Love, who won the 1997 battle, started the day 20 under and increased his lead with birdies at Nos. 1 and 3. Leonard also birdied the par-4 first, but was two strokes back heading to the par-3 sixth.
Love made his first of two bogeys on the day at No. 6, and Leonard rolled in a 15-footer for birdie to even the score.
But Love did little the rest of the way. He finished 3-under in the final round, but was 1-over on the back nine.
''I never really could get enough momentum going because I didn't make a whole lot of putts,'' said Love, third on the tour's all-time leading money list. ''I'm just disappointed. I didn't play well on the back nine. I don't want to analyze it that much.''
After his birdie on No. 6, Leonard also birdied three of the next five holes. He hit an 8-iron to 4 feet on No. 8 for birdie, chipped to 1 foot on No. 9 for birdie and hit a wedge to 2 feet from the rough on No. 11.
He called his chip on the par-5 ninth his biggest shot of the round because Love hit his second shot to within 2 feet for eagle. If Leonard didn't birdie, he would have been two strokes down again with nine holes to play.
Leonard pulled even with a birdie on the par-4 No. 11, stayed there with a nice up-and-down from a green-side bunker on the par-3 14th, then took the outright lead with a close chip on the par-5 15th. He moved to 25 under with the 3-foot birdie putt, then basically closed out Love with another up-and-down on the par-3 16th.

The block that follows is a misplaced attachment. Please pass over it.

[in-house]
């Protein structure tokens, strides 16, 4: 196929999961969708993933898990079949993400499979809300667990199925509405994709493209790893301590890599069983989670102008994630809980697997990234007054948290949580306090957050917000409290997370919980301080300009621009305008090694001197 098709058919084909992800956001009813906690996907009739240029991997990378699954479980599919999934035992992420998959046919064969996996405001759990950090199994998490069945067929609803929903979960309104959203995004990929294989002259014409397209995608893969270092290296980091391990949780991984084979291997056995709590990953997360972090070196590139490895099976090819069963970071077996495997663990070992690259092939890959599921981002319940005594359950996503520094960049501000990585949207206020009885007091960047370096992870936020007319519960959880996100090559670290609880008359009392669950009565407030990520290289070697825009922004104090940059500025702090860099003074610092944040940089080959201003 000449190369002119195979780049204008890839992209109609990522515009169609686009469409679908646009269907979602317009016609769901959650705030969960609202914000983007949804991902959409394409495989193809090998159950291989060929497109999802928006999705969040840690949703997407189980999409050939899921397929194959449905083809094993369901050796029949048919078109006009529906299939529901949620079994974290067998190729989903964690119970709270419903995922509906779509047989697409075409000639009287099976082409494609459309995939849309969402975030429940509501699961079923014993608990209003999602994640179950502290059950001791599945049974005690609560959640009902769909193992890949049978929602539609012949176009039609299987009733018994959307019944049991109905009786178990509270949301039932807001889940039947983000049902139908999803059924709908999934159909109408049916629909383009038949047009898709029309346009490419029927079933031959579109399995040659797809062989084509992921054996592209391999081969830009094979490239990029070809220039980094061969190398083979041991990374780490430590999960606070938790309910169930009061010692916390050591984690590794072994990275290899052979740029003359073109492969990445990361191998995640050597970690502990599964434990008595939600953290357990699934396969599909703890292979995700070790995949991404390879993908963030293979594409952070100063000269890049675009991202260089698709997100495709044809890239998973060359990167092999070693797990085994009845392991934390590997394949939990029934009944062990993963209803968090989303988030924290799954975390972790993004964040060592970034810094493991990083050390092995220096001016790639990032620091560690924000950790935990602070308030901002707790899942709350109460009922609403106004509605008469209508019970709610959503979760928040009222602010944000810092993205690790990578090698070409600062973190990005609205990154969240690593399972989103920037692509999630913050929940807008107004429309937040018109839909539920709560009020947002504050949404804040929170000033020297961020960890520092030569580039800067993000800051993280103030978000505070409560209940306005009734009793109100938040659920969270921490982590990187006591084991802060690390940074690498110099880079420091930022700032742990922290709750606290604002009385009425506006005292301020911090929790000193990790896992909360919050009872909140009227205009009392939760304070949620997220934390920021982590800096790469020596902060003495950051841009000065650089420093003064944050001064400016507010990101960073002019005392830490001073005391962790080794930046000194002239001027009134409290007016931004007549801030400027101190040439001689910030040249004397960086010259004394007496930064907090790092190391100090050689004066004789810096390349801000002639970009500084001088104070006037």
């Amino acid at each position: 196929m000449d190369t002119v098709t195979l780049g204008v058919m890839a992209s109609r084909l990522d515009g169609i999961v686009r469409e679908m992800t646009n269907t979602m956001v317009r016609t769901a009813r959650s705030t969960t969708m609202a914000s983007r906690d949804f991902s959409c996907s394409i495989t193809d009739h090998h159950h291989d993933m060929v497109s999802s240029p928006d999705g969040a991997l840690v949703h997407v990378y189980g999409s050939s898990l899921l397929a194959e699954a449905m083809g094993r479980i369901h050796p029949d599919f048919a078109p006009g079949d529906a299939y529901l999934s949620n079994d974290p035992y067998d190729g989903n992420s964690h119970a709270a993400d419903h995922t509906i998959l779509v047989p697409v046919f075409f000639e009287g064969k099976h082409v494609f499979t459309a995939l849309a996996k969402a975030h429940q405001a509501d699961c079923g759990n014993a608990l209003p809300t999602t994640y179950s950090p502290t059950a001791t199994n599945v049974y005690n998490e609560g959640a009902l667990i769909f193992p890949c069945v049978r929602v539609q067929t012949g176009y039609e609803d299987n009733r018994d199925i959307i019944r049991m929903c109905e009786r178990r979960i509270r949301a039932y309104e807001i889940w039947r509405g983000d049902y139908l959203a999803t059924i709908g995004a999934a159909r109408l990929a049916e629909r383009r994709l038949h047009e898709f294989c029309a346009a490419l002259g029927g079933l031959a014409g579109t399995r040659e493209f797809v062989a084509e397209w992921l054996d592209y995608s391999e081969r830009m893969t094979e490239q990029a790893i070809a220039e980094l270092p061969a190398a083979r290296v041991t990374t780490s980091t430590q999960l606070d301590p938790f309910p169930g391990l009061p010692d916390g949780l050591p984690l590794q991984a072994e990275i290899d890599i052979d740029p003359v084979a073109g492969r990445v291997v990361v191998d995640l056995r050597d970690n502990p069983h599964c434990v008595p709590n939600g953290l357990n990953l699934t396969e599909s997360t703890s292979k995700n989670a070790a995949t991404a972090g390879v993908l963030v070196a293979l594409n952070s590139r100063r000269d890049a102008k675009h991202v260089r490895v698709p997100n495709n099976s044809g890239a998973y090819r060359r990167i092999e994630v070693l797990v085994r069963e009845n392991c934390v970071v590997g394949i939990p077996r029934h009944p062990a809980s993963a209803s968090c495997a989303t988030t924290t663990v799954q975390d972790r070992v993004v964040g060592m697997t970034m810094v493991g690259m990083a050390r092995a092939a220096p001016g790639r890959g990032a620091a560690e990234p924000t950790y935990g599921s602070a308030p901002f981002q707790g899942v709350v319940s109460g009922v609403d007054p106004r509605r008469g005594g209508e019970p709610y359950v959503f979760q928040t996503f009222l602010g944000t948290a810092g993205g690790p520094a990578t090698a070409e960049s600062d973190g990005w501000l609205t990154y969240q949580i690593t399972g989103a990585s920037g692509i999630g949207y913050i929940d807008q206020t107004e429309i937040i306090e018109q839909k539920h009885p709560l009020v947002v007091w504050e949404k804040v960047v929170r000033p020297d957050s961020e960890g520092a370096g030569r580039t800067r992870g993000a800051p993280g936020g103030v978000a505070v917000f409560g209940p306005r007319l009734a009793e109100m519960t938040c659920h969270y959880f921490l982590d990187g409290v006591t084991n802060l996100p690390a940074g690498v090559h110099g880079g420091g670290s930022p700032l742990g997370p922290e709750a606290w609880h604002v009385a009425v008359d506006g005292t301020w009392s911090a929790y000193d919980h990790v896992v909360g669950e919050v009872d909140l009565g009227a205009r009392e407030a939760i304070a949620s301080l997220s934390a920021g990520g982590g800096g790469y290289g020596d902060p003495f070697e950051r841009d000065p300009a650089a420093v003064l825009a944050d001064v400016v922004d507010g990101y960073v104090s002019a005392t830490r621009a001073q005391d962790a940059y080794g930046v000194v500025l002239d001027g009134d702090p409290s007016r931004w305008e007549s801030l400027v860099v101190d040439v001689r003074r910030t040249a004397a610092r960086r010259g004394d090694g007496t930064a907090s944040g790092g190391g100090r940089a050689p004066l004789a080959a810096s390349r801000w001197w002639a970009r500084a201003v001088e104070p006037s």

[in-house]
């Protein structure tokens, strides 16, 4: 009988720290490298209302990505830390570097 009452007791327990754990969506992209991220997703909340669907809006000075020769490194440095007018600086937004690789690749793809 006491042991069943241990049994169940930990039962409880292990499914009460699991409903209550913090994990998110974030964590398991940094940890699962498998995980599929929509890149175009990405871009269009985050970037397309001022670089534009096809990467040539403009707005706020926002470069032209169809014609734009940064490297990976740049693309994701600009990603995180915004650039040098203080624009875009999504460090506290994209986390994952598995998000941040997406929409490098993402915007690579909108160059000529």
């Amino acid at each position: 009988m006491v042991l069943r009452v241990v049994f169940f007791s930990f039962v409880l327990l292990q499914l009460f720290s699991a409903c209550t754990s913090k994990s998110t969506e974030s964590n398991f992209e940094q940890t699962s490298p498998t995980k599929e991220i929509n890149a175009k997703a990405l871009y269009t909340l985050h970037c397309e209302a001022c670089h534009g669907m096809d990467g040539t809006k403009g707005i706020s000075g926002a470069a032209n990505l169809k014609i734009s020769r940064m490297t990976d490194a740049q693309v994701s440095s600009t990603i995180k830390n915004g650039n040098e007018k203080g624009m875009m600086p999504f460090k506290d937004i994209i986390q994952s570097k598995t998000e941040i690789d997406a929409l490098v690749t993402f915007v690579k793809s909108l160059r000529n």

At No. 16, Leonard's 7-iron shot landed short and right of the green in the rough. Love then knocked an 8-iron shot into the green-side bunker.
''That's the one I'm going to kick myself the most over,'' he said.
Leonard's ball had what he guessed was sand under it and pine needles behind it, so he played a blast shot that landed about 8 feet from the pin.
Love ended up 12 feet away, but he missed the downhill putt when it lipped out. Leonard made his to move two strokes up with two holes to play.
''After that, I was forcing it probably at 17 and 18,'' Love said.
The lead allowed Leonard to play conservatively to win. Love, the only player in the field among the top 10 in the world, used a driver for the first time on the par-5 No. 17 and hit through the fairway and into a waste area.
He managed par after the penalty stroke, but Leonard also made par to stay two strokes ahead as they walked to the 18th.
''I made a couple of more putts that he did and a couple of key up-and-downs to where the last couple of holes didn't make much of a difference,'' Leonard said.
Love finished the tournament 14 under on the par 5s. ... Blaine McCallister set the previous Honda Classic scoring record of 266 in 1989 at the TPC at Eagle Trace. ... The tournament's scoring average for the week was 69.075, the lowest on tour this year. ... Chris Riley finished with 95 putts, two more than the tour record set by Kenny Knox in 1989 and tied by Mark Calcavecchia last year. ... There has not been a first-time winner through 11 tour events this year. There were six first-time winners through 11 events last year, including Matt Kuchar at the Honda Classic.
Copyright 2003 by The Associated Press